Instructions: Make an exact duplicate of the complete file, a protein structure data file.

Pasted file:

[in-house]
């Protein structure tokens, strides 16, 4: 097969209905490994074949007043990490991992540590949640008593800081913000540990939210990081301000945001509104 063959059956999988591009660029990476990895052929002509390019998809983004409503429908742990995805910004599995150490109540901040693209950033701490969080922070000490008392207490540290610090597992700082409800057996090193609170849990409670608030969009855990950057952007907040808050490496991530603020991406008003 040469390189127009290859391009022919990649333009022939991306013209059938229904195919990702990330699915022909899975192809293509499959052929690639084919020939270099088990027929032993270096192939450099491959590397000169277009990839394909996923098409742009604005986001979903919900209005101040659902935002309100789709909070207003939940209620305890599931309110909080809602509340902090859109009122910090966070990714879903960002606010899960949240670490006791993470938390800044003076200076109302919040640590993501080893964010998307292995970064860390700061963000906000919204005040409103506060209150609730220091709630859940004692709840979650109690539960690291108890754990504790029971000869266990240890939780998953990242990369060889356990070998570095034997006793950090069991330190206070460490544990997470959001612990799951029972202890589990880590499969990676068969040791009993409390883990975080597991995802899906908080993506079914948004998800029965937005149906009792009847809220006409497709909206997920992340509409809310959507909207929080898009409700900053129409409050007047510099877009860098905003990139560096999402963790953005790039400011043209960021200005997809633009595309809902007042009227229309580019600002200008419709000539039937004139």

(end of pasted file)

[in-house]
């Protein structure tokens, strides 16, 4: 097969209905490994074949007043990490991992540590949640008593800081913000540990939210990081301000945001509104 063959059956999988591009660029990476990895052929002509390019998809983004409503429908742990995805910004599995150490109540901040693209950033701490969080922070000490008392207490540290610090597992700082409800057996090193609170849990409670608030969009855990950057952007907040808050490496991530603020991406008003 040469390189127009290859391009022919990649333009022939991306013209059938229904195919990702990330699915022909899975192809293509499959052929690639084919020939270099088990027929032993270096192939450099491959590397000169277009990839394909996923098409742009604005986001979903919900209005101040659902935002309100789709909070207003939940209620305890599931309110909080809602509340902090859109009122910090966070990714879903960002606010899960949240670490006791993470938390800044003076200076109302919040640590993501080893964010998307292995970064860390700061963000906000919204005040409103506060209150609730220091709630859940004692709840979650109690539960690291108890754990504790029971000869266990240890939780998953990242990369060889356990070998570095034997006793950090069991330190206070460490544990997470959001612990799951029972202890589990880590499969990676068969040791009993409390883990975080597991995802899906908080993506079914948004998800029965937005149906009792009847809220006409497709909206997920992340509409809310959507909207929080898009409700900053129409409050007047510099877009860098905003990139560096999402963790953005790039400011043209960021200005997809633009595309809902007042009227229309580019600002200008419709000539039937004139």